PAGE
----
In the next few days, however, a spring began to flow from the muddy patch first dug by Bernadette. Some devout people followed her example by drinking and washing in the water, which was soon reported to have healing properties.
Her 16th claimed vision, which she stated went on for over an hour, was on 25 March. During this vision, the second of two "miracles of the candle" is reported to have occurred. Bernadette was holding a lighted candle; during the vision it burned down, and the flame was said to be in direct contact with her skin for over fifteen minutes, but she apparently showed no sign of experiencing any pain or injury. This was said to be witnessed by many people present, including the town physician, Dr. Pierre Romaine Dozous, who timed and later documented it.
According to Bernadette's account, during that same visitation that she claimed, she again asked the woman her name but the lady just smiled back. She repeated the question three more times and finally heard the lady say, in Gascon Occitan, "I am the Immaculate Conception" (Qué soï era immaculado councepcioũ, a phonetic transcription of Que soi era immaculada concepcion).
Close to 5 million pilgrims visit Lourdes (population of about 15,000) every year, with individuals and groups coming from all over the world. Within France, only Paris has more hotels than Lourdes. In 2008, the 150th anniversary of the 1858 apparitions to Bernadette, it was expected that 8 million pilgrims would visit Lourdes during the year. Lourdes is now a major center where Catholic pilgrims from around the globe reaffirm their beliefs as they visit the sanctuary.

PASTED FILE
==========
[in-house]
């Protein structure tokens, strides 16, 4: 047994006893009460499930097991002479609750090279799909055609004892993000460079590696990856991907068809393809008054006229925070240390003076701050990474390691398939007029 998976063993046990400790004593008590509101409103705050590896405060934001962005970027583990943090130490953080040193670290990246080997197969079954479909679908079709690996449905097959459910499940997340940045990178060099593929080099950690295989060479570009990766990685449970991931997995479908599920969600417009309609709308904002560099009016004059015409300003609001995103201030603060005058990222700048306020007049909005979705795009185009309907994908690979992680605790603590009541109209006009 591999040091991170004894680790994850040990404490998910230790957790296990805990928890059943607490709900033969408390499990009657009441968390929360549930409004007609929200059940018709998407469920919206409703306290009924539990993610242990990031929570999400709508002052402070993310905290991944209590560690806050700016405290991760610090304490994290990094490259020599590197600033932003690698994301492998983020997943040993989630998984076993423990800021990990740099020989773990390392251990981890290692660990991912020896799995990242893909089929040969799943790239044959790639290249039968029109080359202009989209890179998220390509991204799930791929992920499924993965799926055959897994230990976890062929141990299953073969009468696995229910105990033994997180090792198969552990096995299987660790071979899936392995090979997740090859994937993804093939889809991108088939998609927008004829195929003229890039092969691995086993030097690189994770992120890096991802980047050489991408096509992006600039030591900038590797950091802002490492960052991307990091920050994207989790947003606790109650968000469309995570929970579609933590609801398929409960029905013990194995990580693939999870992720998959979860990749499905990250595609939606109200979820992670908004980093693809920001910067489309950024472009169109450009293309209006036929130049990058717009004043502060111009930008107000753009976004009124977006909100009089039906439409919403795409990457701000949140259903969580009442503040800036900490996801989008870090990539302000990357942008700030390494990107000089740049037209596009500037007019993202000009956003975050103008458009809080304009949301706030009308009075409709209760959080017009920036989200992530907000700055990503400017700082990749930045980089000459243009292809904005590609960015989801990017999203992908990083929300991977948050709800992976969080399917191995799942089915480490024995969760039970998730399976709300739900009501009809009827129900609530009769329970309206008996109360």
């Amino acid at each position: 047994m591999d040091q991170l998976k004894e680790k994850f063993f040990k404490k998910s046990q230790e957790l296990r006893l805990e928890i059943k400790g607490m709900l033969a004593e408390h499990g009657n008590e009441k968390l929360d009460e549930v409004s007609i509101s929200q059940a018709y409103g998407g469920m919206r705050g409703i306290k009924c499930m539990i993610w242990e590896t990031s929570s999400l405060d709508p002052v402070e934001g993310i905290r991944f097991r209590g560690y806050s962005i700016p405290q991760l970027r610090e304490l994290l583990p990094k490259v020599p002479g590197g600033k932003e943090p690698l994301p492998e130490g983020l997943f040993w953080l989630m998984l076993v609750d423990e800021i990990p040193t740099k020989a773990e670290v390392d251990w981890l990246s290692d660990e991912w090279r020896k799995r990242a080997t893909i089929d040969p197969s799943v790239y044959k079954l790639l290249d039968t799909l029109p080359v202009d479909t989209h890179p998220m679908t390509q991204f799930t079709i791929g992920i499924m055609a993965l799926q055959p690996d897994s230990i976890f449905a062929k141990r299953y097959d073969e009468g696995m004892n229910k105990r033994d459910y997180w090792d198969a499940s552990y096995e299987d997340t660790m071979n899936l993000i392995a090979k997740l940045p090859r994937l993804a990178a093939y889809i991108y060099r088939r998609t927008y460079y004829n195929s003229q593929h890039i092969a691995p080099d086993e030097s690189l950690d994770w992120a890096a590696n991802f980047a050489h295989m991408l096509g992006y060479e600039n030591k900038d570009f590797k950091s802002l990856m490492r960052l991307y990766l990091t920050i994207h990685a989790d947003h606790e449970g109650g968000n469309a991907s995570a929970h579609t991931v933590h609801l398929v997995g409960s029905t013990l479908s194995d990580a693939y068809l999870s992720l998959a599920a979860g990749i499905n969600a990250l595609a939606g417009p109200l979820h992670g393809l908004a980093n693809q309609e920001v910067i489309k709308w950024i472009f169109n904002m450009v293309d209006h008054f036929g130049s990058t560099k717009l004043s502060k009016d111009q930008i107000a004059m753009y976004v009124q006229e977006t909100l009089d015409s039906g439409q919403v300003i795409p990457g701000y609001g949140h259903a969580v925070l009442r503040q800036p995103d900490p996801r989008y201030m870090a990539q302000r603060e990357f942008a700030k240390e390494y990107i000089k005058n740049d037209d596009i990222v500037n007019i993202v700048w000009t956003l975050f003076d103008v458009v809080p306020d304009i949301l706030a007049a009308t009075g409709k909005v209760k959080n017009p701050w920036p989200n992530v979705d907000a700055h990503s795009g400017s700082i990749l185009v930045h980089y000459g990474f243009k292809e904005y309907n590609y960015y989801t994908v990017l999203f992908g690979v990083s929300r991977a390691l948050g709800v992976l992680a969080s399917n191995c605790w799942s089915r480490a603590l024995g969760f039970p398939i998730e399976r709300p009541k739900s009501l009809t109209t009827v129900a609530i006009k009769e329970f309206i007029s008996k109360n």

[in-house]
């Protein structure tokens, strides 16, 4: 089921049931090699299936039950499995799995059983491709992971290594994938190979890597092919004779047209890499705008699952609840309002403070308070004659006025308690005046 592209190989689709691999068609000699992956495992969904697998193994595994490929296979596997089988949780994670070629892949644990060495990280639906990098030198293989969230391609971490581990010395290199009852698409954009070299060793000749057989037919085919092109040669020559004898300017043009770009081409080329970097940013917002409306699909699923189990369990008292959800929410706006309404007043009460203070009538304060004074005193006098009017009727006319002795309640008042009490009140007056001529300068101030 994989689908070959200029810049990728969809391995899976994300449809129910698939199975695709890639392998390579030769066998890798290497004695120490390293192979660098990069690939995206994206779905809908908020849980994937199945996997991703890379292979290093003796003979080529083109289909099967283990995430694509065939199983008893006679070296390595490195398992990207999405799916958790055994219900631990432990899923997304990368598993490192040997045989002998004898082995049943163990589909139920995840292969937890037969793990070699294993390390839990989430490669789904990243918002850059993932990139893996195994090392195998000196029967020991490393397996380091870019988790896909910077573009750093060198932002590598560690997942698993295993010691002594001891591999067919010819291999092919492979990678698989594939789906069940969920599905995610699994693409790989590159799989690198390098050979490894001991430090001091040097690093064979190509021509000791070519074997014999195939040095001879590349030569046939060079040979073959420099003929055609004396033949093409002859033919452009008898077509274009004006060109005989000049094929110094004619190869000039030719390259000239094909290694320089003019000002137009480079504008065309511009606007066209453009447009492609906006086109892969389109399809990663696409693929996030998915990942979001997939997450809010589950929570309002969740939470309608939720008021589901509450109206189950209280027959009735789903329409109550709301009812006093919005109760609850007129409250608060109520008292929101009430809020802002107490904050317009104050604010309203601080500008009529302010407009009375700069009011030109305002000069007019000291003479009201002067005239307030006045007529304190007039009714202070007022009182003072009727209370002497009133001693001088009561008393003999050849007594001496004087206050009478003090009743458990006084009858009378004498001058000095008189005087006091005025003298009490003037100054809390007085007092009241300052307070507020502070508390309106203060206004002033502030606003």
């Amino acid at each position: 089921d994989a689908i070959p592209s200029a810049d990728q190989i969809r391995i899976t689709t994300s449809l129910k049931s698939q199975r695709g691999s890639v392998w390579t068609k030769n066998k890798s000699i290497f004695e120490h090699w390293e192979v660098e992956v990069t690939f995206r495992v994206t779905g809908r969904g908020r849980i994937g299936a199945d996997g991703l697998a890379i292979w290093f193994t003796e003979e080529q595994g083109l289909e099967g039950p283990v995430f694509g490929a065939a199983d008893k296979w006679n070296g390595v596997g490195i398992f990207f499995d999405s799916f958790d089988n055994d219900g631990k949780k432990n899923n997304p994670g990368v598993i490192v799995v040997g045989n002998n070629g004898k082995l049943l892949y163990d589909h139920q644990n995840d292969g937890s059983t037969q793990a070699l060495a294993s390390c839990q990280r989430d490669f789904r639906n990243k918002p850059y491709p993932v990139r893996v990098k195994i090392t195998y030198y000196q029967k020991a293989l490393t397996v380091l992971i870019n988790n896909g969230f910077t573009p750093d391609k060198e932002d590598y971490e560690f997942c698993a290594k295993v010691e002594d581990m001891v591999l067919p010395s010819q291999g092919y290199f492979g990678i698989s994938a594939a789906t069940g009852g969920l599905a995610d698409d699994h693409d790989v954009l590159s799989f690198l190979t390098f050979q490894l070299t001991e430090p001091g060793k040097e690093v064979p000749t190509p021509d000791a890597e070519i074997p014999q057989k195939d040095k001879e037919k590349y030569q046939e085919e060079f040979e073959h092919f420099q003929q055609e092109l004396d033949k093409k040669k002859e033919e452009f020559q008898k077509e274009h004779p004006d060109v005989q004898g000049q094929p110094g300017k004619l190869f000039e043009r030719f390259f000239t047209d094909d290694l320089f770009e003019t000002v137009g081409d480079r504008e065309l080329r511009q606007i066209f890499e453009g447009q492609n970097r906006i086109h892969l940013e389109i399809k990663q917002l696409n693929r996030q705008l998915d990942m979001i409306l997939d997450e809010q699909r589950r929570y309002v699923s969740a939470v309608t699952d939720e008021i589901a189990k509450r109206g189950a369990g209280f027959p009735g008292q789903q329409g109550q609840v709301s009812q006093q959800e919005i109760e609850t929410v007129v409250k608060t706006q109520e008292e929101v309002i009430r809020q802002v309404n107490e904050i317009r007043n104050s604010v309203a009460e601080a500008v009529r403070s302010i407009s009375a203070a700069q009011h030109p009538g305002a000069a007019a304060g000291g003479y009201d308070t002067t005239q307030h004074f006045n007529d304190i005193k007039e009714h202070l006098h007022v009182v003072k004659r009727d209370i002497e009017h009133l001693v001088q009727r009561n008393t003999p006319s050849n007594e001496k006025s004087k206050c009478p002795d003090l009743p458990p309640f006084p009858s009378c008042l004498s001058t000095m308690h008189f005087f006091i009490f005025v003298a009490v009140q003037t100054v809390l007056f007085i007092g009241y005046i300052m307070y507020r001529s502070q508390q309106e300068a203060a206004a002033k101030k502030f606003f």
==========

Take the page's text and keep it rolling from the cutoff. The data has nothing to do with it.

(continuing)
Some thoughts on the subject:
As we approach a tentative conclusion to this story, I propose that in following this course of events, we are actually tracing very ancient and indigenous religious habits, ones that embody such instinctive and deep-seated devotion that they are recycled from age to age and yet still remain vital and meaningful. The caves of the Pyrenees have hosted female deities and mother goddesses, in communion with their chosen visionaries, since long before the arrival of Christianity, and perhaps even before the beginning of history. Each generation experiences similar phenomena and exhibits similar responses. The differences lie in the meanings inferred; the definitions, context and interpretation.